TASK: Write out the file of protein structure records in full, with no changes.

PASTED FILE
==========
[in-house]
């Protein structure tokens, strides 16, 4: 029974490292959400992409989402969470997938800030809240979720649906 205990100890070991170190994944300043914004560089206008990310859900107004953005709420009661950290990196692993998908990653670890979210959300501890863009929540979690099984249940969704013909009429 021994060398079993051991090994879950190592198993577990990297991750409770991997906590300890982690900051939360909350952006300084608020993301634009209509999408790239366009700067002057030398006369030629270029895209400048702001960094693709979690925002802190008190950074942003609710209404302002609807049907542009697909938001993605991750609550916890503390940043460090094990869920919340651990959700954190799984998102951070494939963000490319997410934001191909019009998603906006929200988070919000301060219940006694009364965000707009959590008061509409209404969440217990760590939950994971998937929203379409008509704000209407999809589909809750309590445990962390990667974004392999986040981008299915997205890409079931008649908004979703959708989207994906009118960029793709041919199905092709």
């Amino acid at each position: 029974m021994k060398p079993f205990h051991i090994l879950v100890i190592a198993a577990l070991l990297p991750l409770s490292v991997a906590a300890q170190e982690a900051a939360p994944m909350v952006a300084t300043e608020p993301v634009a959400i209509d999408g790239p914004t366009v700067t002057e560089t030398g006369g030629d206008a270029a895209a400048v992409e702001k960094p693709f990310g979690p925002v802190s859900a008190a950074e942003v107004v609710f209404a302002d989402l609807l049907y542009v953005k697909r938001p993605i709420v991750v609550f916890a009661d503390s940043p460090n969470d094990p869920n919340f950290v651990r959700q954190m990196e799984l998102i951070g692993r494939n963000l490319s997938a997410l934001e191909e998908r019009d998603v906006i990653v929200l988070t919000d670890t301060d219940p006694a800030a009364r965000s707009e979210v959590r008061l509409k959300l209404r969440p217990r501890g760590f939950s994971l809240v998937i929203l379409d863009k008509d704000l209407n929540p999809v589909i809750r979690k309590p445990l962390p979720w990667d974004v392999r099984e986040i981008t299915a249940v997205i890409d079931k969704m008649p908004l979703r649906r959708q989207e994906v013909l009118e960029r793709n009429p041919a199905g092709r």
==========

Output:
[in-house]
């Protein structure tokens, strides 16, 4: 029974490292959400992409989402969470997938800030809240979720649906 205990100890070991170190994944300043914004560089206008990310859900107004953005709420009661950290990196692993998908990653670890979210959300501890863009929540979690099984249940969704013909009429 021994060398079993051991090994879950190592198993577990990297991750409770991997906590300890982690900051939360909350952006300084608020993301634009209509999408790239366009700067002057030398006369030629270029895209400048702001960094693709979690925002802190008190950074942003609710209404302002609807049907542009697909938001993605991750609550916890503390940043460090094990869920919340651990959700954190799984998102951070494939963000490319997410934001191909019009998603906006929200988070919000301060219940006694009364965000707009959590008061509409209404969440217990760590939950994971998937929203379409008509704000209407999809589909809750309590445990962390990667974004392999986040981008299915997205890409079931008649908004979703959708989207994906009118960029793709041919199905092709």
């Amino acid at each position: 029974m021994k060398p079993f205990h051991i090994l879950v100890i190592a198993a577990l070991l990297p991750l409770s490292v991997a906590a300890q170190e982690a900051a939360p994944m909350v952006a300084t300043e608020p993301v634009a959400i209509d999408g790239p914004t366009v700067t002057e560089t030398g006369g030629d206008a270029a895209a400048v992409e702001k960094p693709f990310g979690p925002v802190s859900a008190a950074e942003v107004v609710f209404a302002d989402l609807l049907y542009v953005k697909r938001p993605i709420v991750v609550f916890a009661d503390s940043p460090n969470d094990p869920n919340f950290v651990r959700q954190m990196e799984l998102i951070g692993r494939n963000l490319s997938a997410l934001e191909e998908r019009d998603v906006i990653v929200l988070t919000d670890t301060d219940p006694a800030a009364r965000s707009e979210v959590r008061l509409k959300l209404r969440p217990r501890g760590f939950s994971l809240v998937i929203l379409d863009k008509d704000l209407n929540p999809v589909i809750r979690k309590p445990l962390p979720w990667d974004v392999r099984e986040i981008t299915a249940v997205i890409d079931k969704m008649p908004l979703r649906r959708q989207e994906v013909l009118e960029r793709n009429p041919a199905g092709r």